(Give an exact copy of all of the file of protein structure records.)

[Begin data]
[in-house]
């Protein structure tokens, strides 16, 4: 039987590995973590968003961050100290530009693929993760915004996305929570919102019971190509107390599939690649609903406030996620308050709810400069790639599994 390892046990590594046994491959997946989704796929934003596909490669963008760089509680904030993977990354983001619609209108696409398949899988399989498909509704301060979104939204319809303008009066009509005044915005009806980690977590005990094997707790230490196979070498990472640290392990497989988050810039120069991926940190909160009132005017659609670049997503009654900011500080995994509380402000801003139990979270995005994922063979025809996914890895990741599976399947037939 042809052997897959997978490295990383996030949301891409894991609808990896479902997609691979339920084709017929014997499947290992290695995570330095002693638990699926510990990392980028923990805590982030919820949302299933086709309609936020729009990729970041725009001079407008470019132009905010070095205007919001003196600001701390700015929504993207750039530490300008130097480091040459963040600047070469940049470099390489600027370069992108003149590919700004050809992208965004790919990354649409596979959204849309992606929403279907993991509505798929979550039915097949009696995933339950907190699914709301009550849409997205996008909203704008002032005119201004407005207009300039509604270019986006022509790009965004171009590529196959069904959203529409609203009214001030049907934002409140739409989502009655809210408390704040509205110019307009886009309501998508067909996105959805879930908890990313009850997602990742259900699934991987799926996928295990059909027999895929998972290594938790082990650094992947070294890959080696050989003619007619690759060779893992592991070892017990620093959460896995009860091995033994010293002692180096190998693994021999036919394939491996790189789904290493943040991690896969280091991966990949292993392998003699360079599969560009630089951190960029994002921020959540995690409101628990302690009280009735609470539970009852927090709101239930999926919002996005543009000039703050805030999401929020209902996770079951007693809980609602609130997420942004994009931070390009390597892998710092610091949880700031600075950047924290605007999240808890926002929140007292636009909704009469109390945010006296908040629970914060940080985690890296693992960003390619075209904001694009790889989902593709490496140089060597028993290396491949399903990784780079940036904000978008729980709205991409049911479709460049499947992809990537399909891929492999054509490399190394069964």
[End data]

[in-house]
């Protein structure tokens, strides 16, 4: 039987590995973590968003961050100290530009693929993760915004996305929570919102019971190509107390599939690649609903406030996620308050709810400069790639599994 390892046990590594046994491959997946989704796929934003596909490669963008760089509680904030993977990354983001619609209108696409398949899988399989498909509704301060979104939204319809303008009066009509005044915005009806980690977590005990094997707790230490196979070498990472640290392990497989988050810039120069991926940190909160009132005017659609670049997503009654900011500080995994509380402000801003139990979270995005994922063979025809996914890895990741599976399947037939 042809052997897959997978490295990383996030949301891409894991609808990896479902997609691979339920084709017929014997499947290992290695995570330095002693638990699926510990990392980028923990805590982030919820949302299933086709309609936020729009990729970041725009001079407008470019132009905010070095205007919001003196600001701390700015929504993207750039530490300008130097480091040459963040600047070469940049470099390489600027370069992108003149590919700004050809992208965004790919990354649409596979959204849309992606929403279907993991509505798929979550039915097949009696995933339950907190699914709301009550849409997205996008909203704008002032005119201004407005207009300039509604270019986006022509790009965004171009590529196959069904959203529409609203009214001030049907934002409140739409989502009655809210408390704040509205110019307009886009309501998508067909996105959805879930908890990313009850997602990742259900699934991987799926996928295990059909027999895929998972290594938790082990650094992947070294890959080696050989003619007619690759060779893992592991070892017990620093959460896995009860091995033994010293002692180096190998693994021999036919394939491996790189789904290493943040991690896969280091991966990949292993392998003699360079599969560009630089951190960029994002921020959540995690409101628990302690009280009735609470539970009852927090709101239930999926919002996005543009000039703050805030999401929020209902996770079951007693809980609602609130997420942004994009931070390009390597892998710092610091949880700031600075950047924290605007999240808890926002929140007292636009909704009469109390945010006296908040629970914060940080985690890296693992960003390619075209904001694009790889989902593709490496140089060597028993290396491949399903990784780079940036904000978008729980709205991409049911479709460049499947992809990537399909891929492999054509490399190394069964």